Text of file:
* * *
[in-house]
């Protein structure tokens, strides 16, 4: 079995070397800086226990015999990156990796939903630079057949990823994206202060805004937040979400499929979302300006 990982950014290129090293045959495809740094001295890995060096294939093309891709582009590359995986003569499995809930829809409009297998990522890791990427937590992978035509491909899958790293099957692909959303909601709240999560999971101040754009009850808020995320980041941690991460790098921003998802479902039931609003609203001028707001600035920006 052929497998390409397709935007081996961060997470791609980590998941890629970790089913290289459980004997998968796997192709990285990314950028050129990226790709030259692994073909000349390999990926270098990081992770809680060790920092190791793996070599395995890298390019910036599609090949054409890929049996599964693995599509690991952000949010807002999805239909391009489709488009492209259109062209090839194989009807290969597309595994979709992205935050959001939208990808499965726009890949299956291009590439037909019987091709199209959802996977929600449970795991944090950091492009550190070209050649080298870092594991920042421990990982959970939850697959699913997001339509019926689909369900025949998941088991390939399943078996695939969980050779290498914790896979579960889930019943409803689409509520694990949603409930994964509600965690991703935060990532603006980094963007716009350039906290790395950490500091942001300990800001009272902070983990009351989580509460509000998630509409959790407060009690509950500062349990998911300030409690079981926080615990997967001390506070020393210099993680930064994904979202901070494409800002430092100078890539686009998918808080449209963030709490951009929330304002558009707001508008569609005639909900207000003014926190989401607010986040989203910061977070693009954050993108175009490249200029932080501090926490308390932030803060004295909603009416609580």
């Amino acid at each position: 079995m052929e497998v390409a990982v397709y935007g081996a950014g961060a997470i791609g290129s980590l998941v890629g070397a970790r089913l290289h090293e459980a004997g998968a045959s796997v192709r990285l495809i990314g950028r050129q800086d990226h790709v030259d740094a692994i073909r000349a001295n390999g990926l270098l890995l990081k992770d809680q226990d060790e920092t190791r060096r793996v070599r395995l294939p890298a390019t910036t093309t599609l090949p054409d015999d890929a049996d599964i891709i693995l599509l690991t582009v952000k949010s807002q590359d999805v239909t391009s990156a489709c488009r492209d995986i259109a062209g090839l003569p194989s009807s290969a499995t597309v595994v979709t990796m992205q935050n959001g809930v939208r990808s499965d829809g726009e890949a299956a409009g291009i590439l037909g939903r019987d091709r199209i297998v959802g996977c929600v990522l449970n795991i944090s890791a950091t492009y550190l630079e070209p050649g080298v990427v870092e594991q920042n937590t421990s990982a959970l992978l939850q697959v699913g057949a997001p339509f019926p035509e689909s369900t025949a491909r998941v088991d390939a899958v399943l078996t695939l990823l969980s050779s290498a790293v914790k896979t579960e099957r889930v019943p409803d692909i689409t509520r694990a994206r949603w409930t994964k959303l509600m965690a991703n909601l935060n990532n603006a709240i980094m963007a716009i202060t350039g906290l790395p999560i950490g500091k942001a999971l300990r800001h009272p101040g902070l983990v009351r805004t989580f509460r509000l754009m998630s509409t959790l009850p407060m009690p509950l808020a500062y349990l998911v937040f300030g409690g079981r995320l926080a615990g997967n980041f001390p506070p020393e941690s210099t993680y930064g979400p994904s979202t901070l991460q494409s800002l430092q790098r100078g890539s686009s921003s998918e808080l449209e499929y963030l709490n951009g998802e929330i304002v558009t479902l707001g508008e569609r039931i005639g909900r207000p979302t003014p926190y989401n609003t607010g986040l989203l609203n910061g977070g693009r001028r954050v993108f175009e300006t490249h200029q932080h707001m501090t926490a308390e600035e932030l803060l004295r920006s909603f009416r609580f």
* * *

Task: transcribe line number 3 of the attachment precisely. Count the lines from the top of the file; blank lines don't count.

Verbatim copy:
């Amino acid at each position: 079995m052929e497998v390409a990982v397709y935007g081996a950014g961060a997470i791609g290129s980590l998941v890629g070397a970790r089913l290289h090293e459980a004997g998968a045959s796997v192709r990285l495809i990314g950028r050129q800086d990226h790709v030259d740094a692994i073909r000349a001295n390999g990926l270098l890995l990081k992770d809680q226990d060790e920092t190791r060096r793996v070599r395995l294939p890298a390019t910036t093309t599609l090949p054409d015999d890929a049996d599964i891709i693995l599509l690991t582009v952000k949010s807002q590359d999805v239909t391009s990156a489709c488009r492209d995986i259109a062209g090839l003569p194989s009807s290969a499995t597309v595994v979709t990796m992205q935050n959001g809930v939208r990808s499965d829809g726009e890949a299956a409009g291009i590439l037909g939903r019987d091709r199209i297998v959802g996977c929600v990522l449970n795991i944090s890791a950091t492009y550190l630079e070209p050649g080298v990427v870092e594991q920042n937590t421990s990982a959970l992978l939850q697959v699913g057949a997001p339509f019926p035509e689909s369900t025949a491909r998941v088991d390939a899958v399943l078996t695939l990823l969980s050779s290498a790293v914790k896979t579960e099957r889930v019943p409803d692909i689409t509520r694990a994206r949603w409930t994964k959303l509600m965690a991703n909601l935060n990532n603006a709240i980094m963007a716009i202060t350039g906290l790395p999560i950490g500091k942001a999971l300990r800001h009272p101040g902070l983990v009351r805004t989580f509460r509000l754009m998630s509409t959790l009850p407060m009690p509950l808020a500062y349990l998911v937040f300030g409690g079981r995320l926080a615990g997967n980041f001390p506070p020393e941690s210099t993680y930064g979400p994904s979202t901070l991460q494409s800002l430092q790098r100078g890539s686009s921003s998918e808080l449209e499929y963030l709490n951009g998802e929330i304002v558009t479902l707001g508008e569609r039931i005639g909900r207000p979302t003014p926190y989401n609003t607010g986040l989203l609203n910061g977070g693009r001028r954050v993108f175009e300006t490249h200029q932080h707001m501090t926490a308390e600035e932030l803060l004295r920006s909603f009416r609580f």